LAX Installs “Tooshlights” – Smart Bathroom Stalls – No Peeking Through Cracks or Looking Under Partitions

American Airlines Terminal 4 is the first section of LAX to receive the new “smart restroom tooshlights“.

“We’ve all been there. You’re in the restroom and someone shakes the door, peeks through the crack, or looks under the stall partition to see your feet,” said Allen Klevens, CEO and founder of Tooshlights, Fox KIDY reported. “Bathroom lines get long because people don’t know which stalls are available.”

A Tooshlight is essentially a bathroom light that indicates whether each stall is in use using installed smart latches.  The light bulb above each stall turns red or green based on whether the stall is occupied or not. The smart stalls also collect real-time data that airports can use to maintain cleanliness and better deploy resources.

“The real-time data we will be receiving through our new smart restroom technology will help us respond quicker when issues occur and gain base-line data for daily and weekly restroom usage, so we can better plan and deploy our resources, including custodians and maintenance workers,” said Michael Christensen, deputy executive director of the Facilities and Maintenance Group at LAWA, Fox KIDY reported. “Just like a physical traffic management system, these smart restrooms will allow us to do our job better and more efficiently.”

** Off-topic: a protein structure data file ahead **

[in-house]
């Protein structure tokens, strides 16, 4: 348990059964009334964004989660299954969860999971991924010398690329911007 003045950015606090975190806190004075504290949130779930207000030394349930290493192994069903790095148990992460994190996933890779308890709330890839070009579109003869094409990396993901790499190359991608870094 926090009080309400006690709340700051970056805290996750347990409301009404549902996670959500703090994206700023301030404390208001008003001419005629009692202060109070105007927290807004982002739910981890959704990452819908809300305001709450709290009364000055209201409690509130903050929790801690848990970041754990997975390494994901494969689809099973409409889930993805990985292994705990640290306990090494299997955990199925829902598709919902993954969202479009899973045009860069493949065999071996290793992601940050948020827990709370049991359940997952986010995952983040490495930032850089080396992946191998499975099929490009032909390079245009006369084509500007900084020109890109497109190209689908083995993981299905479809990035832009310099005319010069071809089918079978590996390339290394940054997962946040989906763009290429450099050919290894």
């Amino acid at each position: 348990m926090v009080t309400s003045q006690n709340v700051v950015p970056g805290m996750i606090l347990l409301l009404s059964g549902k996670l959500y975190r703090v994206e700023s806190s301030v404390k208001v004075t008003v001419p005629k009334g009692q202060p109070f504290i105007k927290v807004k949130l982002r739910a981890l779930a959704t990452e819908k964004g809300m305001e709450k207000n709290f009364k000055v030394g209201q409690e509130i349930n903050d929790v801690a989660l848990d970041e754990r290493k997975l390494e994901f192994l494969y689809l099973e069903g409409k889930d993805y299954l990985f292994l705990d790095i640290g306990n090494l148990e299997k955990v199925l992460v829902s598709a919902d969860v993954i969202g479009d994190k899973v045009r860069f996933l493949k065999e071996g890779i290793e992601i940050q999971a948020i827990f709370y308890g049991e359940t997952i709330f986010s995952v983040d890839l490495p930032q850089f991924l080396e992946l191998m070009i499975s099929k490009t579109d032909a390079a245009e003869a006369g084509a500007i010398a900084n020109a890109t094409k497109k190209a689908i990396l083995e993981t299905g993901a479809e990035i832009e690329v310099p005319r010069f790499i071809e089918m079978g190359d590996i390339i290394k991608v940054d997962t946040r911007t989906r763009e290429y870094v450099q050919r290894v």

LAX says that if all goes well, the tooshlights will be expanded to all terminals.

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  1. It’s funny that smart technology is needed to visualize if a stall is occupied or not. I always wondered why restroom stalls in the US never had those “restroom stall doors” like we have here in the western civilization.
    Simple doors with a turning knob inside. By turning the knob to lock the door a sign on the outside turns and thus shows whether the stall is occupied or vacant.
    First I wondered if the tooshlight technology is really cheaper than simplest door locks but the main reason is, as it seems, to use it for data collection.
    Though, you still could use some kind of sensors in normal standard 20th century restroom doors (not those medieval doors used in the US).

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